The Cowboys are desperate to win, and may have to do it without WR Dez Bryant, and thus avoid dropping to 0-2 on the season. There already are echoes of last season ringing in their heads. The Cowboys feel confident about controlling Frank Gore, and want to force 49ers QB Alex Smith to beat them in the passing game, even though the Cowboys will be without DBs Terence Newman and Orlando Scandrick.

With coach Jim Harbaugh’s encouragement, Smith has been running more out of the pocket. He ran seven times against Seattle and it also helped him find TE Vernon Davis for a 27-yard completion.

Cowboys QB Tony Romo must avoid the mistakes and turnovers that cost his team last Sunday night. If he doesn’t have Bryant, look for the offensive focus to shift to Felix Jones and reliable TE Jason Witten. Ted Ginn Jr. scored touchdowns on a kickoff and punt return in a minute’s span against Seattle, and you can bet that Dallas won’t allow him to break from the middle to the outside, the circle route.

CZAR’S SCOOP: Derrick Dockery will start for Dallas guard Bill Nagy, who’s out with a neck injury. There has been a lot of focus this week on Romo and also coach Jason Garrett’s play calling, but it seems unlikely that the Cowboys will get too conservative. Remember, Romo made his mark on the Dallas scout team as an undrafted free-agent, and that’s where his gambling tendencies began. Coaches want scout-team quarterbacks to take chances and put the ball up for grabs in order to test the first-string defense. Romo simply has to find a way to curb those instincts and learn how to better protect the football especially when guarding a fourth-quarter lead.

Second-year linebacker Sean Lee is looking like a star in the making in Rob Ryan’s new defense for Dallas. San Francisco WR Michael Crabtree continues to struggle with a foot injury and probably won’t play. 49ers CB Carlos Rogers, a former Redskin, is sharing with his teammates all the offensive tendencies he ever saw while playing Dallas twice a season.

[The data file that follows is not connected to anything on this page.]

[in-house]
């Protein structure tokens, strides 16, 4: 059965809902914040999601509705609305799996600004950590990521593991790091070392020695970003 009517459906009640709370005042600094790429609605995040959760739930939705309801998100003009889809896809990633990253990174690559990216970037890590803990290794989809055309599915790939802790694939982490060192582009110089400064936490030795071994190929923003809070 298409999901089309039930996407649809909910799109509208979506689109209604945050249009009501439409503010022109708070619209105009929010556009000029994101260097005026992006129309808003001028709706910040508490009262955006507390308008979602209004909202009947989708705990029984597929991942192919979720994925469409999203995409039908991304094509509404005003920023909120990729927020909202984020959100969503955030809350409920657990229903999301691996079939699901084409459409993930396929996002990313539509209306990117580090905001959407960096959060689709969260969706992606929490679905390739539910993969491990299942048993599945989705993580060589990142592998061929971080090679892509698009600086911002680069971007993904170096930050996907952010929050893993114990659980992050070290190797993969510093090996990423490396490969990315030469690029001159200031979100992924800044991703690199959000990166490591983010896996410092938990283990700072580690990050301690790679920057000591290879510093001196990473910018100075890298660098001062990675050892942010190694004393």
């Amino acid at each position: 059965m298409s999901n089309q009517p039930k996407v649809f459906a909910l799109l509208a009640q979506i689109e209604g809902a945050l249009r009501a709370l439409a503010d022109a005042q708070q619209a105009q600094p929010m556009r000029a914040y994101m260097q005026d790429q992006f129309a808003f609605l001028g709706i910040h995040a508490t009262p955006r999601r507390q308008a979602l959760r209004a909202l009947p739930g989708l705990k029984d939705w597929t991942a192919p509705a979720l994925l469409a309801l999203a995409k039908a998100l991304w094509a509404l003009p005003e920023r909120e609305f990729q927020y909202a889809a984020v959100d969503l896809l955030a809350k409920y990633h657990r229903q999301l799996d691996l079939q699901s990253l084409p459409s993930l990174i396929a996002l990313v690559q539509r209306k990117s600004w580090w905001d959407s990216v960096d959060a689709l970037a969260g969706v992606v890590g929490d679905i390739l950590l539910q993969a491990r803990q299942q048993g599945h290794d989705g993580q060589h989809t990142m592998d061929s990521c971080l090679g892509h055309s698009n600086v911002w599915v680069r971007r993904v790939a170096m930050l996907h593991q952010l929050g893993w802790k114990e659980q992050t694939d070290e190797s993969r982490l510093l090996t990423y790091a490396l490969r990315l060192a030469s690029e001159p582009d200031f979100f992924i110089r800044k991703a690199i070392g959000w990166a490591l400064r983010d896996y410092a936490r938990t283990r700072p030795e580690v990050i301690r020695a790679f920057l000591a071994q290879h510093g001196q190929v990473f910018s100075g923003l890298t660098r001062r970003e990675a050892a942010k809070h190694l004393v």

San Diego at New England, 4:15 p.m. ET: The Chargers got off the mat last Sunday and pulled out a win with Philip Rivers throwing short passes against a fierce Minnesota rush. The Patriots aren’t as strong up front, and Rivers may have more time to find Vincent Jackson and Patrick Crayton deep against a young, under-sized New England secondary. QB Tom Brady has won 28 consecutive regular-season home games, an NFL record. The Patriots plan to give every fan attending a pin honoring the late Myra Kraft. These are two of the best offensive teams in football, so the team that makes the fewest bad plays will win. This is the ninth time since 2001 that these teams have played. Pats own 5-3 record, including two playoff wins.

Cincinnati at Denver, 4:15 p.m. ET: The Broncos spent the entire week talking about Tim Tebow’s billboards and whether he’s the backup QB or third-string. Yes, Kyle Orton had an erratic game (two costly turnovers despite 304 passing yards) against the Raiders, but new coach John Fox is sticking with him because that’s what his receivers want. Bengals rookie QB Andy Dalton will start again despite suffering a wrist injury last Sunday. These are two evenly matched teams. The Broncos, however, will be without stars Elvis Dumervil and D.J. Williams and possibly Champ Bailey and Brandon Lloyd.

Houston at Miami, 4:15 p.m. ET: Last season’s rushing champion, Arian Foster, will make his first start of the season, against a Miami defense that was torched by Tom Brady for 517 yards Monday night. The Texans, who are 5-0 against the Dolphins, have a more balanced attack with Matt Schaub and WR Andre Johnson. Chad Henne played well in the opener, but he still needs to be more consistent and make better decisions under pressure. Dolphins are talking about getting Reggie Bush more touches.

Philadelphia at Atlanta, 8:20 p.m. ET: Yes, Michael Vick threw for a touchdown in mop-up duties in his last visit to the Georgia Dome, but fans forget that Kevin Kolb was the Eagles quarterback in last season’s blowout win over the Falcons in Philadelphia. The Falcons’ best chance to win and keep Vick off the carpet is to sustain a running game with Michael Turner. The Rams showed where the holes are in that Eagles’ defense. Vick was awesome (7 of 8) on third-down passes against the Rams, and the Falcons may have a new nickelback in Kelvin Hayden.